How extensive the research and recovery process can be will depend on how much funding the university can secure. First, URACCAN itself had to recover after the hurricane, as most of its Bilwi campus had to be completely rebuilt.

These types of events drive home the importance of resilience, the need to “get back in the fight again” after a setback, said Williamson, whose own home also sustained substantial hurricane damage. It’s a lesson he’s been teaching his grandson in recent weeks: “We’re going to cry, but we’re going to work too. We have to keep on working.”

The work the university team hopes to do in the coastal communities in the coming months and years is focused on giving nature a hand, but ultimately, it’s also about helping the people who depend on the lagoon and the forests for their sustenance, according to Williamson. “To the extent that we can restore the forest as quickly as possible, the community can get back to the condition it was in before,” he said.

The Recovery Process

More than three months after Iota, communities like Haulover are just starting the long process of recovery. The first task, of course, was simply to survive, and the residents of these coastal villages did that by getting out of the storm’s path and seeking refuge. No deaths were reported in this area—in part, Williamson believes, due to lessons learned from the experience with Hurricane Felix.

Although people have long since returned to their communities, the extent of the damage means they have had to rely heavily on assistance and donations. In Haulover, which is home to about 300 families, residents are now living in makeshift structures cobbled together from salvaged lumber from their destroyed houses and zinc roofing supplied by the government.

Getting enough drinking water remains a challenge; among other things, Iota filled up wells with saltwater. When it doesn’t rain, villagers have to head up the river and bring in freshwater by boat.

One of the next steps will be to replant the crops they grow for their basic diet, including rice, beans, yuca, and a tuber called quequisque, along with bananas and plantains.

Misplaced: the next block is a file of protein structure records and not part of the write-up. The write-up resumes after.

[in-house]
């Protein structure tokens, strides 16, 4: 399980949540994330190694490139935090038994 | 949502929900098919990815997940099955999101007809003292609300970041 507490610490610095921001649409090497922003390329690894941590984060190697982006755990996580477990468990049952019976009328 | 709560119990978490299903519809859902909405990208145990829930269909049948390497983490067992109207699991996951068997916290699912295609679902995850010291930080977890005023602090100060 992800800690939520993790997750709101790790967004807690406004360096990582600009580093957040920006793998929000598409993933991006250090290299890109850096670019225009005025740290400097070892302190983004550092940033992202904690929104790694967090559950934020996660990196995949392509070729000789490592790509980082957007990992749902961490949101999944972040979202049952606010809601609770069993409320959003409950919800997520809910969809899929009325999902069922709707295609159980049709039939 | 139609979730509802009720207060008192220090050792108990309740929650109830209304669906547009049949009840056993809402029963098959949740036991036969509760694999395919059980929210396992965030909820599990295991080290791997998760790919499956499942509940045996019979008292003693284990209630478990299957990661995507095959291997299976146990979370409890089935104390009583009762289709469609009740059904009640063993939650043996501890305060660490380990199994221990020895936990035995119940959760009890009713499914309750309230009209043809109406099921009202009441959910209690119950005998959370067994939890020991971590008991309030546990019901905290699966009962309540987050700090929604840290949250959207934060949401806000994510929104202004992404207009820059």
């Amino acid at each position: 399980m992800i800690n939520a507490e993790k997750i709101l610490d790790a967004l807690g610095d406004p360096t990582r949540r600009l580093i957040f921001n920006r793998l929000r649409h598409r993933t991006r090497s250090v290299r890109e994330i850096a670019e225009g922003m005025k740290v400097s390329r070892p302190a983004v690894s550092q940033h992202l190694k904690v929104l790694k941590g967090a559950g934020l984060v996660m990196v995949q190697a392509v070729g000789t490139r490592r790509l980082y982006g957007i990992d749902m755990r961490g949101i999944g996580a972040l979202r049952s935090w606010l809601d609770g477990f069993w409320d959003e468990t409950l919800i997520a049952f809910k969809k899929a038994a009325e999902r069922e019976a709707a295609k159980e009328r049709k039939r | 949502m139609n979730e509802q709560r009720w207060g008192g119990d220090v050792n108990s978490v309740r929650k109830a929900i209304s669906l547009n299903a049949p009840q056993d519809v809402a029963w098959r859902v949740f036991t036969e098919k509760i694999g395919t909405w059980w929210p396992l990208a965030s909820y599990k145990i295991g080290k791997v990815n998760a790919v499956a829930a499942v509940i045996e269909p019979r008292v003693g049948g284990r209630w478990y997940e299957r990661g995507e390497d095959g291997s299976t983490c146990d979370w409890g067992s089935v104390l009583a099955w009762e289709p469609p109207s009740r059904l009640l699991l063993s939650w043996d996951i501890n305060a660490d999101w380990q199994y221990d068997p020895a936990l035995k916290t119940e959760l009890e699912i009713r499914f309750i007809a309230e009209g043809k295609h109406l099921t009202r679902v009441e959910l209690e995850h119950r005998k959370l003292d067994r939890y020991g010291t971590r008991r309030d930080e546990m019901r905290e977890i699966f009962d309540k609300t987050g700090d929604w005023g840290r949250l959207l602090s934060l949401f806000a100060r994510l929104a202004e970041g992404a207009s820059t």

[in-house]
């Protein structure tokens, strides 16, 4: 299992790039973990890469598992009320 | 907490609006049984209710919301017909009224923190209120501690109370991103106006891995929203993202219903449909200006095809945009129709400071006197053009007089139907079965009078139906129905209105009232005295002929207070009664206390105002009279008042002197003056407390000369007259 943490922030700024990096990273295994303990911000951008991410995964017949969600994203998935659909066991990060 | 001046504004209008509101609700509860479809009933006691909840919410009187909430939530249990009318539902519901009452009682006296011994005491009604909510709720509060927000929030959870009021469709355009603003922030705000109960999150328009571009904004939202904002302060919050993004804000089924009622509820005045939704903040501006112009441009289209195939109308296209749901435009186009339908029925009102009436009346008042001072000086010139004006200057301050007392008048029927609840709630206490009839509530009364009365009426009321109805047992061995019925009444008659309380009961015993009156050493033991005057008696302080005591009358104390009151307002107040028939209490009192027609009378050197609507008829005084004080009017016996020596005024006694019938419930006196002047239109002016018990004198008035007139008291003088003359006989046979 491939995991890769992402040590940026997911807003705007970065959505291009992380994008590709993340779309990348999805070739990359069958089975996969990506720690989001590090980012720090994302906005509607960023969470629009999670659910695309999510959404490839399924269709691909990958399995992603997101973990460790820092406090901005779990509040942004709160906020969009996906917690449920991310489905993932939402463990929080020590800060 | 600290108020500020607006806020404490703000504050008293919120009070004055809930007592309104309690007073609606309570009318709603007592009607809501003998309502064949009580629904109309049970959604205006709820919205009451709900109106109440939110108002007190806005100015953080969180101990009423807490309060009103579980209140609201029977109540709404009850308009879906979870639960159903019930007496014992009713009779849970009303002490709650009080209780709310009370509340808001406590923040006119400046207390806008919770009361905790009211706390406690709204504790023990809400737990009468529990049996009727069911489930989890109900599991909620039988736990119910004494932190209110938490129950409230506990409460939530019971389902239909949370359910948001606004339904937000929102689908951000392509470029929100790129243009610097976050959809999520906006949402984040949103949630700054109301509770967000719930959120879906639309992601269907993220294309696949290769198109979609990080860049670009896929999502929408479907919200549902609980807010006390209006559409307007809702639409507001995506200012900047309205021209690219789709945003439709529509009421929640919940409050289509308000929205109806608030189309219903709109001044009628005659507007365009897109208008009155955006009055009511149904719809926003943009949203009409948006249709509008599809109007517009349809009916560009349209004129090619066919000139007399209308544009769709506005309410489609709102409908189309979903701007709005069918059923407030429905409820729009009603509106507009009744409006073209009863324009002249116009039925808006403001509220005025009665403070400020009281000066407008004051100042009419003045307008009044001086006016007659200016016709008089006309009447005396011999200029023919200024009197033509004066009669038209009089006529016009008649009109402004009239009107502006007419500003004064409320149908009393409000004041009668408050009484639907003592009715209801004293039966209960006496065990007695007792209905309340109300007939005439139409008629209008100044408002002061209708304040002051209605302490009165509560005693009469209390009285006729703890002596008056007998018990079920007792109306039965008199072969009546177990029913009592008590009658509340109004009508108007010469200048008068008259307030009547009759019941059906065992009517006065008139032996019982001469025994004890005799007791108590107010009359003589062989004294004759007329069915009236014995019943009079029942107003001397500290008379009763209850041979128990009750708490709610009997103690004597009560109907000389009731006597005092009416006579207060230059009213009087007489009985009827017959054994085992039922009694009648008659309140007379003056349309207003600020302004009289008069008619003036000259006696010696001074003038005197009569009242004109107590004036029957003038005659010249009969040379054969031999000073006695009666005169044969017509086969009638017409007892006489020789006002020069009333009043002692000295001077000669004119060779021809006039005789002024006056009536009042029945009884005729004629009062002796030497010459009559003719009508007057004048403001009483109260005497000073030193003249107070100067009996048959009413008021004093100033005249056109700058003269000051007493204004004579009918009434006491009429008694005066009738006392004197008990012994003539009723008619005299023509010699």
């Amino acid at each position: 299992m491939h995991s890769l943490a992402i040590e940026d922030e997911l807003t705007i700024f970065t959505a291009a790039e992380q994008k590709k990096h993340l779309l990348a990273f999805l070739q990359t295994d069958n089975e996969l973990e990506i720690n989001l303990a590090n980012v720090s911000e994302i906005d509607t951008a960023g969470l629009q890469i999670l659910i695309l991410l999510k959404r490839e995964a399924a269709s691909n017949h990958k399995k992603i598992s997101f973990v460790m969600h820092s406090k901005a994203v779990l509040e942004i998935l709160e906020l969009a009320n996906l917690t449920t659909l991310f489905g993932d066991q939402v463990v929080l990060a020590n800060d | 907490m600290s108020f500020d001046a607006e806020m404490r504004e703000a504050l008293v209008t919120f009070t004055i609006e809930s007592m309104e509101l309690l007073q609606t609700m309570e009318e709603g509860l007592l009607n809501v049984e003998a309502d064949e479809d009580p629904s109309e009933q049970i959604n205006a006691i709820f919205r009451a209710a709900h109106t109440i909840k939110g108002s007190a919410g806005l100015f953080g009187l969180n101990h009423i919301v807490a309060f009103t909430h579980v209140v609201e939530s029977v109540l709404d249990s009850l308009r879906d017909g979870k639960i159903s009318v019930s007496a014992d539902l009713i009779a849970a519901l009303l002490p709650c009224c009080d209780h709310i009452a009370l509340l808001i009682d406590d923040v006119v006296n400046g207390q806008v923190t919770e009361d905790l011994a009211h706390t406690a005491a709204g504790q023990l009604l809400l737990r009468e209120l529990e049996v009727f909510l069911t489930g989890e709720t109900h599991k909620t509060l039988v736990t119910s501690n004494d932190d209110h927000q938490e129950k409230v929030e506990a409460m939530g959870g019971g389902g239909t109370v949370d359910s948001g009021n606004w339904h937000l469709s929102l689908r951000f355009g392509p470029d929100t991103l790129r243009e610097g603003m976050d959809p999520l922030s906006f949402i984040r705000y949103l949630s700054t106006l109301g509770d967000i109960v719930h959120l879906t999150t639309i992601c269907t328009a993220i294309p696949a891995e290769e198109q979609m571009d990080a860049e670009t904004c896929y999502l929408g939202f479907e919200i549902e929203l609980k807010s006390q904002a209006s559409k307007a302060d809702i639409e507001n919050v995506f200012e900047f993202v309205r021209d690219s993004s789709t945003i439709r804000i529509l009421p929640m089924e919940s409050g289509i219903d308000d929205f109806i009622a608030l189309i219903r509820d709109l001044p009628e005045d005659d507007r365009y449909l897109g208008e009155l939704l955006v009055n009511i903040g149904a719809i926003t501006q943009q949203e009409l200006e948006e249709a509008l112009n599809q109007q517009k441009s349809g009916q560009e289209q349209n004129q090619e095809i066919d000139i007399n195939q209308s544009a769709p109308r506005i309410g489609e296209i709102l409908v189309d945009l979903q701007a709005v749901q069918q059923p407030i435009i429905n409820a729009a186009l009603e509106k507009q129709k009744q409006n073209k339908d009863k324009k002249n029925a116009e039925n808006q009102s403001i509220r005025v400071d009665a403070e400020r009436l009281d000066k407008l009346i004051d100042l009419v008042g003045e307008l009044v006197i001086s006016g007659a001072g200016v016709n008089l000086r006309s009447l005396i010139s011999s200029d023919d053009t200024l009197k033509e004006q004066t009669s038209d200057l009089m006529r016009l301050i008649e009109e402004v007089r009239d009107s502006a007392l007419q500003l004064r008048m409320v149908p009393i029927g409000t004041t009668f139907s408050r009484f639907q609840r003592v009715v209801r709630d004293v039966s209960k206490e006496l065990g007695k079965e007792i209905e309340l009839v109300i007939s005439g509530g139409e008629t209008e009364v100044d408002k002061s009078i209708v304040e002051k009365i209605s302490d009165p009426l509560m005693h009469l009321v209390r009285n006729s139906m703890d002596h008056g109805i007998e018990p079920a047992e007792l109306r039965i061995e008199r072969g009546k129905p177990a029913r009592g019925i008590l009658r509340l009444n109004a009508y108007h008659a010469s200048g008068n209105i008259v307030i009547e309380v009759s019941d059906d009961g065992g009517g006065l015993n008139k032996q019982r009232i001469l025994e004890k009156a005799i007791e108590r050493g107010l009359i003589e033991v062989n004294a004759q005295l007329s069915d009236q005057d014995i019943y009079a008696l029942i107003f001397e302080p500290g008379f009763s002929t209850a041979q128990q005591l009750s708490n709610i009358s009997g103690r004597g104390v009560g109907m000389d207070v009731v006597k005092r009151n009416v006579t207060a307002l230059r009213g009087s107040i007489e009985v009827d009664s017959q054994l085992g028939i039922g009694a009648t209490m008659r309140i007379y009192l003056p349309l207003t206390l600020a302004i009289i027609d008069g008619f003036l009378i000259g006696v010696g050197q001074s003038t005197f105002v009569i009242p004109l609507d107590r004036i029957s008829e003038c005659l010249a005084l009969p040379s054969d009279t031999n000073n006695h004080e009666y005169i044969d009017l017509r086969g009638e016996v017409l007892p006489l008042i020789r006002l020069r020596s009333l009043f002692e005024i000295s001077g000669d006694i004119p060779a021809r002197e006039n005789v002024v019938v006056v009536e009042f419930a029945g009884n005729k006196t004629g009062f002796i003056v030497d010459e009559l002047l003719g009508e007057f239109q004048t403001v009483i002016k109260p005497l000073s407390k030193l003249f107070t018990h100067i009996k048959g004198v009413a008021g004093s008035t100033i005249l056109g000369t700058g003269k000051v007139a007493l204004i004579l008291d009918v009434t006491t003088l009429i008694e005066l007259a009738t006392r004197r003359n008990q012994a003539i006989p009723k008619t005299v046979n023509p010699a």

People are starting to fish again, at least enough for their own consumption, using donated or borrowed nets. The government has brought in some dugout canoes. It will take some time, though, before these villages have enough equipment, including outboard motors, to catch enough fish to sell.

Given that climate change seems to be bringing more intense and more frequent storms, it might make sense from a technical standpoint for a community like Haulover to relocate to a less vulnerable site with natural barriers, Williamson said. But there are factors that go beyond the technical, to encompass social and cultural values.

“The communities live connected to the land where they were born,” he said. And so, even though their community is literally divided in two by the new channel of water, the residents of Haulover have decided to stay put.

“The problem with climate change is that those of us who least affect climate change are the ones who receive the biggest impacts,” Williamson said. While most greenhouse gases are produced by industrialized countries, he added, they end up hurting tiny fishing communities that lack the resources to cope with the effects.

“Climate change affects everyone, but not all of us in the same way,” he said.

A Record-Breaking Season

The 2020 Atlantic hurricane season had 30 named storms—the most on record, according to the U.S. National Oceanic and Atmospheric Administration (NOAA)—and 13 of them were hurricanes.

A storm gets a name when it has top winds of at least 39 miles per hour (mph), and it is designated a hurricane when top winds reach at least 74 mph. Once the regular 21-name list is exhausted, the Greek alphabet is used for the remainder of the season; hence, the two storms that hit Central America in November were Eta and Iota.

According to United Nations figures, these two hurricanes together resulted in 189 deaths and affected more than 5 million people. Economic losses are in the billions of dollars.